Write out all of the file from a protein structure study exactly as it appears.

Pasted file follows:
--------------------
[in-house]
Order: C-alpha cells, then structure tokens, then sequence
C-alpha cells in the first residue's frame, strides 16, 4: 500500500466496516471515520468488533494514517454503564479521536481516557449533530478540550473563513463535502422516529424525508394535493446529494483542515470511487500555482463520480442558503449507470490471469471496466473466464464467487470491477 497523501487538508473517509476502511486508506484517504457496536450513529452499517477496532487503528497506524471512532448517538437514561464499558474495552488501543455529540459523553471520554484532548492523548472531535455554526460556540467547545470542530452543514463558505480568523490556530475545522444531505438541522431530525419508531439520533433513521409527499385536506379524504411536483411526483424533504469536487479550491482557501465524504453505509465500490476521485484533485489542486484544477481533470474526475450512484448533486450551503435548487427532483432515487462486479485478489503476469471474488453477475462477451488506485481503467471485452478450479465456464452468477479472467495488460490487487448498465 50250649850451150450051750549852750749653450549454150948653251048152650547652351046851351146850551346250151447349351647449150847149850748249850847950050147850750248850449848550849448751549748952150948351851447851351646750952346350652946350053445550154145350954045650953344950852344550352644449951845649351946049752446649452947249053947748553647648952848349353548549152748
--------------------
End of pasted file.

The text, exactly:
[in-house]
Order: C-alpha cells, then structure tokens, then sequence
C-alpha cells in the first residue's frame, strides 16, 4: 500500500466496516471515520468488533494514517454503564479521536481516557449533530478540550473563513463535502422516529424525508394535493446529494483542515470511487500555482463520480442558503449507470490471469471496466473466464464467487470491477 497523501487538508473517509476502511486508506484517504457496536450513529452499517477496532487503528497506524471512532448517538437514561464499558474495552488501543455529540459523553471520554484532548492523548472531535455554526460556540467547545470542530452543514463558505480568523490556530475545522444531505438541522431530525419508531439520533433513521409527499385536506379524504411536483411526483424533504469536487479550491482557501465524504453505509465500490476521485484533485489542486484544477481533470474526475450512484448533486450551503435548487427532483432515487462486479485478489503476469471474488453477475462477451488506485481503467471485452478450479465456464452468477479472467495488460490487487448498465 50250649850451150450051750549852750749653450549454150948653251048152650547652351046851351146850551346250151447349351647449150847149850748249850847950050147850750248850449848550849448751549748952150948351851447851351646750952346350652946350053445550154145350954045650953344950852344550352644449951845649351946049752446649452947249053947748553647648952848349353548549152748